Ginger Heatter had a full scholarship to Cornell and was working on her master’s degree when the economy tanked.
It was quite an accomplishment for the New Jersey resident. She had dropped out of high school, married young and had a daughter at 21. Before the economic crisis, she thought she had her life on track: she got her GED, a bachelor’s degree from Boston College. Now she’s been unemployed for a year and not sure of what the future holds for her and her 15-year-old daughter.“This was not the way it was supposed to work out,” Heatter told TPM.
Heatter was one of several unemployed workers who linked up with MoveOn.org on Wednesday to lobby members of the “super committee” not to make budget cuts which could make their situations even worse.
Following a “Jobs Not Cuts” rally outside the Capitol building, four groups of about a half-dozen people wandered the halls of the Senate’s office buildings, visiting the politicians who’ll decide where the budget axe lands.
Job applications in hand, the group TPM embedded with made their first stop at the office of Sen. Rob Portman (R-OH), who as it happened was on the floor of the Senate speaking about trade agreements he claimed would create 250,000 new jobs. The unemployed activists watched his speech on a flat screen in the lobby of his office, some of them sucking on Dum Dum lollipops out of a big glass jar.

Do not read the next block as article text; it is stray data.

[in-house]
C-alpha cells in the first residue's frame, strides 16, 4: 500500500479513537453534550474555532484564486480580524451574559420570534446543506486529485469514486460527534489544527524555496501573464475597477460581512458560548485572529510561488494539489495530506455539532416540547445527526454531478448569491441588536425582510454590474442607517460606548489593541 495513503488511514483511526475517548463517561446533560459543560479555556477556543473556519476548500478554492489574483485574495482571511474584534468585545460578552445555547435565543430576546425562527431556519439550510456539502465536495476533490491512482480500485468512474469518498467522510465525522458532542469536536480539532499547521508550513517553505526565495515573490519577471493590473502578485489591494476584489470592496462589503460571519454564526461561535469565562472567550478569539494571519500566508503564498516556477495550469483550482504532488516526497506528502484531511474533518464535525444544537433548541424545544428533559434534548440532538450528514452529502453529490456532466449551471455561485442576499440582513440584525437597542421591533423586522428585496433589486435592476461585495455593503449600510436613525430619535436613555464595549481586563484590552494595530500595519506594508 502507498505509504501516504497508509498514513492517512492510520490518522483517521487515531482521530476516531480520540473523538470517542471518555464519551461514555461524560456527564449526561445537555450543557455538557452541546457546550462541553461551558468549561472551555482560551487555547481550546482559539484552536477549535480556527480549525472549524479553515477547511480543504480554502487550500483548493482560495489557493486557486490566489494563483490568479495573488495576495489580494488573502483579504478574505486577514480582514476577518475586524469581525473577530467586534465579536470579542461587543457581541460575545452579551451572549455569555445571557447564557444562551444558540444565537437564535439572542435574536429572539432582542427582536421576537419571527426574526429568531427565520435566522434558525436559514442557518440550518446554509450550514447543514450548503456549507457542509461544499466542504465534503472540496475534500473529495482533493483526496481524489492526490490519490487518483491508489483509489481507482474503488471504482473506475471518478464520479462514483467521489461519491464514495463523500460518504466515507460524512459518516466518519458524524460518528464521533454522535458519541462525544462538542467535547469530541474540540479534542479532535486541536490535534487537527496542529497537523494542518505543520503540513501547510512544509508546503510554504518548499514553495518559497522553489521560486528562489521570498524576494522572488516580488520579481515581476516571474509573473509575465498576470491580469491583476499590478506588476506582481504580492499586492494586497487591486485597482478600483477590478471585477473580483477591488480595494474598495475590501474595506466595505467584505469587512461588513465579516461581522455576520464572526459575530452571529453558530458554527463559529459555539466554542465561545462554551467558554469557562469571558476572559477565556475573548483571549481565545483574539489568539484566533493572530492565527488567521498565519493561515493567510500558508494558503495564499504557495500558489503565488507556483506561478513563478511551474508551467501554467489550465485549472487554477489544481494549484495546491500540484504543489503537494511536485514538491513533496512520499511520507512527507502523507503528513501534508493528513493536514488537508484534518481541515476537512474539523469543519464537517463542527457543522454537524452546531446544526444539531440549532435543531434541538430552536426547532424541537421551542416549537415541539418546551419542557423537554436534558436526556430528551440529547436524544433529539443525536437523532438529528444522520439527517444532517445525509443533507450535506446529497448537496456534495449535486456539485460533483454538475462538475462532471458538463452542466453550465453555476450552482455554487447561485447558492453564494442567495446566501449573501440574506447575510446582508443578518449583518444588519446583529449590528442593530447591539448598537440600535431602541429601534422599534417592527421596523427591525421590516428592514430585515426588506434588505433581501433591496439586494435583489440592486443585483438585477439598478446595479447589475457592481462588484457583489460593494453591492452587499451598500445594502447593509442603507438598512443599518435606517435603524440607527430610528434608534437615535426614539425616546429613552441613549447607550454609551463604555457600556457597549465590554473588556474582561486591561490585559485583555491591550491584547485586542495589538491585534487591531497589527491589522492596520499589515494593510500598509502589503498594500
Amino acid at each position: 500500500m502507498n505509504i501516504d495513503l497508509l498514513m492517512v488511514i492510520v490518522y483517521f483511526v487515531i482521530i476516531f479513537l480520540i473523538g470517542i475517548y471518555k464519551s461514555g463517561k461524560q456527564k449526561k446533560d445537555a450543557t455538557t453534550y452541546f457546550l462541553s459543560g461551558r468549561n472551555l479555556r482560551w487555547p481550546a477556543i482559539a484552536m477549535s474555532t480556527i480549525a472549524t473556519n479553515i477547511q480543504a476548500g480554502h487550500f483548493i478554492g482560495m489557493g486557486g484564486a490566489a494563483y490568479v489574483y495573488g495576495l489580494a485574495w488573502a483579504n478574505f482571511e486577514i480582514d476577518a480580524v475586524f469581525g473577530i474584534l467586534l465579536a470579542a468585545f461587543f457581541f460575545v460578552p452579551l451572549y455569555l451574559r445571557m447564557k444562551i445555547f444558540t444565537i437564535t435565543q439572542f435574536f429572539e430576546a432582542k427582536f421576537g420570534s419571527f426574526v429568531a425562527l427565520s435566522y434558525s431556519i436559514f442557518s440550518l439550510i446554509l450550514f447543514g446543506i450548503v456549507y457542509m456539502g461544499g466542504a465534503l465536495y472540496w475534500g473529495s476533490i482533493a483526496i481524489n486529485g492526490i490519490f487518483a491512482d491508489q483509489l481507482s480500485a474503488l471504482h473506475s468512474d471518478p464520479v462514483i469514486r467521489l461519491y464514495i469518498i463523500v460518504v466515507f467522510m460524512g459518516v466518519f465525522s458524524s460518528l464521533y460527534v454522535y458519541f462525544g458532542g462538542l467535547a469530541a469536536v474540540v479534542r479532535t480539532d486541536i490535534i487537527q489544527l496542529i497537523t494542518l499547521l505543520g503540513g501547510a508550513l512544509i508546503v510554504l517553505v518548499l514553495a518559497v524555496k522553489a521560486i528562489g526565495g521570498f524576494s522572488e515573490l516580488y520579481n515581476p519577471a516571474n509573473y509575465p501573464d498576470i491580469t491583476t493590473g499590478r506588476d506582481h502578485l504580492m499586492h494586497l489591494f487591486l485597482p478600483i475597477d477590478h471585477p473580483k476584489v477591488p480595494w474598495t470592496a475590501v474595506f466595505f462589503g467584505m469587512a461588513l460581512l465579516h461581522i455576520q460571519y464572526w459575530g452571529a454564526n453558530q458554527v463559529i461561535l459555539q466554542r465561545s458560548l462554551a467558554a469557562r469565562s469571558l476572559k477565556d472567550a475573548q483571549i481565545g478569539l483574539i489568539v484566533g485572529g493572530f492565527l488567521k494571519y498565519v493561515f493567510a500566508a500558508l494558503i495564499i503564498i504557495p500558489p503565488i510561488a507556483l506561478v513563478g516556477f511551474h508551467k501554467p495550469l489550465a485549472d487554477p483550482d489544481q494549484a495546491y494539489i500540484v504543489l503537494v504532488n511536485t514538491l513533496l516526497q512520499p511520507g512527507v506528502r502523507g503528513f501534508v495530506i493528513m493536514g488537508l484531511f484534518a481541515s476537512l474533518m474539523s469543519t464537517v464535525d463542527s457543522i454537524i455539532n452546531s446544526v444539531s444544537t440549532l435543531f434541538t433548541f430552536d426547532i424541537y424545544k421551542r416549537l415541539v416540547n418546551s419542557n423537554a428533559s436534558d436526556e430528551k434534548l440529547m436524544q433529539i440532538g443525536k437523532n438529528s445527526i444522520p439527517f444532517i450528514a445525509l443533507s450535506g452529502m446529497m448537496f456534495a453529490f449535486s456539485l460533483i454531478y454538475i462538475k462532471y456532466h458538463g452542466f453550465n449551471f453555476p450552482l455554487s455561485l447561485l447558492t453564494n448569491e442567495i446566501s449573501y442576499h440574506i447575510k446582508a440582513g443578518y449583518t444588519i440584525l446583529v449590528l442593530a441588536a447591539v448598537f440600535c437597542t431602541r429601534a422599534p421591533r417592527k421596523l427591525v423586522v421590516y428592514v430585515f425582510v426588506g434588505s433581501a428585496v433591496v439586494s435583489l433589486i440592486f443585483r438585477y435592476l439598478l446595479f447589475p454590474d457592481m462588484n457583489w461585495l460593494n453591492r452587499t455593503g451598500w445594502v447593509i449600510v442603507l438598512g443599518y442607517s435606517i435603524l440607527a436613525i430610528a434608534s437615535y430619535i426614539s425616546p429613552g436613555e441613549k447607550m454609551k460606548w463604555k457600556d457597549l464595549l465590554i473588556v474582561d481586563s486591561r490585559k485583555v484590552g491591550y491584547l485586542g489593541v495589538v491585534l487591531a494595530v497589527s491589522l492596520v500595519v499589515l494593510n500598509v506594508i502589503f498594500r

A few minutes later, a legislative aide emerged to meet with the activists in a conference room. The three reporters that tagged along weren’t allowed in the meeting. But those who were inside said the Portman staffer was sympathetic, even if the Senator didn’t agree with their solution.
“I hoped to get a better response,” Tiffany Mellers, an unemployed and uninsured Army reservist from Bridgeport, Connecticut told TPM. “They said ‘we have to cut’,” adding that she would have liked to see the Senator support Obama’s jobs plan.
Heatter said it was the sort of response you’d expect, with the staffer saying that jobs were a priority for Portman. It had been a busy few weeks for Heatter: she had been in New York City for the first night of the “Occupy Wall Street” protests, bringing a sleeping bag along and camping out in the park because she didn’t want to take the train back to New Jersey late at night. Today, she’ll be there for the first day of “Occupy DC” in a park near the White House.
“It’s still important for us to tell our stories,” she said. “It’s valuable for them to hear it.”